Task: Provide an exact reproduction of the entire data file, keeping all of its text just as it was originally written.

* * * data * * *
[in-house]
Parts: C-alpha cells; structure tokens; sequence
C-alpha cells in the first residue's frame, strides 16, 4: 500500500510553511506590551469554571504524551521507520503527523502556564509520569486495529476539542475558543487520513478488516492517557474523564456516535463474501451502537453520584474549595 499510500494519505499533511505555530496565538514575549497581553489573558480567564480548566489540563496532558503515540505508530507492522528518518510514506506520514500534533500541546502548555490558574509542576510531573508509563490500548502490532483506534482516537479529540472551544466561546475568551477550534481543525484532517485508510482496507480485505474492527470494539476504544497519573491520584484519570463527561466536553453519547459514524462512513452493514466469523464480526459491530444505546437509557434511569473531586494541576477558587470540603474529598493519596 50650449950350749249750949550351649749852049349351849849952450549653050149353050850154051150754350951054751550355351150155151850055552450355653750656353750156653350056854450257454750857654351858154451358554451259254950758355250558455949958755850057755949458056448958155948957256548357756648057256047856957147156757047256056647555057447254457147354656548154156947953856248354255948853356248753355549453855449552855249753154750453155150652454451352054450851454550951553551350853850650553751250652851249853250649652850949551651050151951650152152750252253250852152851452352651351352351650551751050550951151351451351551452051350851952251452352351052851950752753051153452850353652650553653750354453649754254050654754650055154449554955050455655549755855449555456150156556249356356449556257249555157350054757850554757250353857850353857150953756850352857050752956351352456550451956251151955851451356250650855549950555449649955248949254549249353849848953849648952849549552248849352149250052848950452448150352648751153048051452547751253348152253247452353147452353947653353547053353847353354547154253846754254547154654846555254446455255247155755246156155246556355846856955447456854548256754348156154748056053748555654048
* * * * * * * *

[in-house]
Parts: C-alpha cells; structure tokens; sequence
C-alpha cells in the first residue's frame, strides 16, 4: 500500500510553511506590551469554571504524551521507520503527523502556564509520569486495529476539542475558543487520513478488516492517557474523564456516535463474501451502537453520584474549595 499510500494519505499533511505555530496565538514575549497581553489573558480567564480548566489540563496532558503515540505508530507492522528518518510514506506520514500534533500541546502548555490558574509542576510531573508509563490500548502490532483506534482516537479529540472551544466561546475568551477550534481543525484532517485508510482496507480485505474492527470494539476504544497519573491520584484519570463527561466536553453519547459514524462512513452493514466469523464480526459491530444505546437509557434511569473531586494541576477558587470540603474529598493519596 50650449950350749249750949550351649749852049349351849849952450549653050149353050850154051150754350951054751550355351150155151850055552450355653750656353750156653350056854450257454750857654351858154451358554451259254950758355250558455949958755850057755949458056448958155948957256548357756648057256047856957147156757047256056647555057447254457147354656548154156947953856248354255948853356248753355549453855449552855249753154750453155150652454451352054450851454550951553551350853850650553751250652851249853250649652850949551651050151951650152152750252253250852152851452352651351352351650551751050550951151351451351551452051350851952251452352351052851950752753051153452850353652650553653750354453649754254050654754650055154449554955050455655549755855449555456150156556249356356449556257249555157350054757850554757250353857850353857150953756850352857050752956351352456550451956251151955851451356250650855549950555449649955248949254549249353849848953849648952849549552248849352149250052848950452448150352648751153048051452547751253348152253247452353147452353947653353547053353847353354547154253846754254547154654846555254446455255247155755246156155246556355846856955447456854548256754348156154748056053748555654048